den of thieves, a

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den of thieves, a

A group of individuals or a place strongly suspected of underhanded dealings. This term appears in the Bible (Matthew 21:13) when Jesus, driving the moneychangers from the Temple, said, “My house shall be called the house of prayer; but ye have made it a den of thieves.” Daniel Defoe used the term in Robinson Crusoe, published in 1719, and by the late eighteenth century it was well known enough to be listed with other collective terms such as “House of Commons” in William Cobbett’s English Grammar in a discussion of syntax relating to pronouns.
See also: den, of
References in classic literature ?
Am I, forsooth, in a den of thieves, -- in a cave of brigands?
and a fit residence is a den of thieves for such a Prior.
That Wall Street is a den of thieves is a belief that serves every unsuccessful thief in place of a hope in Heaven.
This could possibly be enough to explain why our immediate neighbours, Tanzanians, refer to us as a den of thieves.
Jesus entered the temple area and proceeded to drive out those who were selling things, saying to them, "It is written, My house shall be a house of prayer, but you have made it a den of thieves." And every day He was teaching in the temple area.
Three of the six were from the $12.6 million OTS Federal Credit Union in Honolulu, which an FBI agent described as a den of thieves. Nicole Cheung, a former employee of OTS FCU, pleaded guilty to charges of embezzlement and misapplication of funds.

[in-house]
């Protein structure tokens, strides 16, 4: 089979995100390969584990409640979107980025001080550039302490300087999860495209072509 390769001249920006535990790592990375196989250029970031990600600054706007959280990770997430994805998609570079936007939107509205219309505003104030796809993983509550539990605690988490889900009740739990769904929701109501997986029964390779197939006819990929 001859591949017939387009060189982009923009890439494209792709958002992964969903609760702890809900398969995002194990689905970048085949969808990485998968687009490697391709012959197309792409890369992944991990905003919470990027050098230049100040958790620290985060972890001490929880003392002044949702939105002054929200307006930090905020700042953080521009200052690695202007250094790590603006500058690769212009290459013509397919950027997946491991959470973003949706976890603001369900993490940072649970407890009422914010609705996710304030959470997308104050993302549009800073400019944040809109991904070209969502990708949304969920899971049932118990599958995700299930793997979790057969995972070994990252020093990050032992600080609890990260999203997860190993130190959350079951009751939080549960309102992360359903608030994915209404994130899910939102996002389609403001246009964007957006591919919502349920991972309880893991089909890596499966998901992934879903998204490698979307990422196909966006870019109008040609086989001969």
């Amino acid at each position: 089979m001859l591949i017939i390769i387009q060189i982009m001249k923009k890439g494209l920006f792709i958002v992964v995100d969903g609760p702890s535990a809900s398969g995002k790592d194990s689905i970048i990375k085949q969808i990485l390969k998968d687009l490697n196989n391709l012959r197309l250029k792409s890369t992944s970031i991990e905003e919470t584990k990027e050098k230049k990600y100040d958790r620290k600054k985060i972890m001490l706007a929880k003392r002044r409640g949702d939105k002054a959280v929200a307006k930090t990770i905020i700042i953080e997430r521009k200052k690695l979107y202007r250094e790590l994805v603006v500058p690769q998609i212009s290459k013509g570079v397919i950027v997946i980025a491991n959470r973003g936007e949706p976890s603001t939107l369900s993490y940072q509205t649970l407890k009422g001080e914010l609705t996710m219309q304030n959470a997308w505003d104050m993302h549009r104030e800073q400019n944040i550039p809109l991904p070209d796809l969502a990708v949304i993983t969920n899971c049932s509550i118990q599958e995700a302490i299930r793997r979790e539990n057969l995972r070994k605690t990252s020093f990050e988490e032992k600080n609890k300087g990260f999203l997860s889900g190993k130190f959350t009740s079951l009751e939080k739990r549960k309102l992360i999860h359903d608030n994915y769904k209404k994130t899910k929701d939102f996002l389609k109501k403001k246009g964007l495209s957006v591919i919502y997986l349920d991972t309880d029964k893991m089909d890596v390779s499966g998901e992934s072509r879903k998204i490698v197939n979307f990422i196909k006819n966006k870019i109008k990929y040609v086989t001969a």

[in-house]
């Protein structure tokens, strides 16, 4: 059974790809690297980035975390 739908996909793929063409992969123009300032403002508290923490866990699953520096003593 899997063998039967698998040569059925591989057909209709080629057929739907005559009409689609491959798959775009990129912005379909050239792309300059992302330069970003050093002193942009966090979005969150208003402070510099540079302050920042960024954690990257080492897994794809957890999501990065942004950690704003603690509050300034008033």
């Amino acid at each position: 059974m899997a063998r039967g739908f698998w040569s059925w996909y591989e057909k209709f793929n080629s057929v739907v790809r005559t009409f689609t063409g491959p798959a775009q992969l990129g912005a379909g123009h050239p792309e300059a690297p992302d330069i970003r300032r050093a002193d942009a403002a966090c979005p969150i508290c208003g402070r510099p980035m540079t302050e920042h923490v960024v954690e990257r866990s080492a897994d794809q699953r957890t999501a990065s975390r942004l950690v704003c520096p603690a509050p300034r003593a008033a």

Years ago, our Lord cleaned the temple in Jerusalem, saying his house is supposed to be a house of prayer and it was made a den of thieves. Can we now say it has been made a den of Republican political activity?
I say this to all those in the media and entertainment industry who still condemn Liverpool as a den of thieves: we had a good response and,after six and -a-halfhours, we still had the same three Biros we started with -and they weren't tied to the table!
As Jesus entered the Temple, He overturned the traders' tables and said, quoting both Isaiah and Jeremiah, 'My house will be called a house of prayer, but you are making it a den of thieves.' There, He made His intention clear, to change religion from ritual to reality.
Often we look at the mess Jesus made at the temple and put it down to an attack of piety: Doesn't he say, "My house shall be a house of prayer, but you have made it a den of thieves?" In most accounts, he does.
Taken together it conveys a fairly trenchant view of Wall Street as, well, a den of thieves.
Haki Africa, Human Rights Agenda, Institute for Land Governance and Human Rights, Sisters for Justice, The Institute of Human Rights and EmpowerHer say Parliament has become "a den of thieves".
Jesus entered the Temple of God and overthrew the tables of the moneylenders, saying: "My house shall be called the house of prayer, but ye have made it a den of thieves." (Mathew 21: 12-13).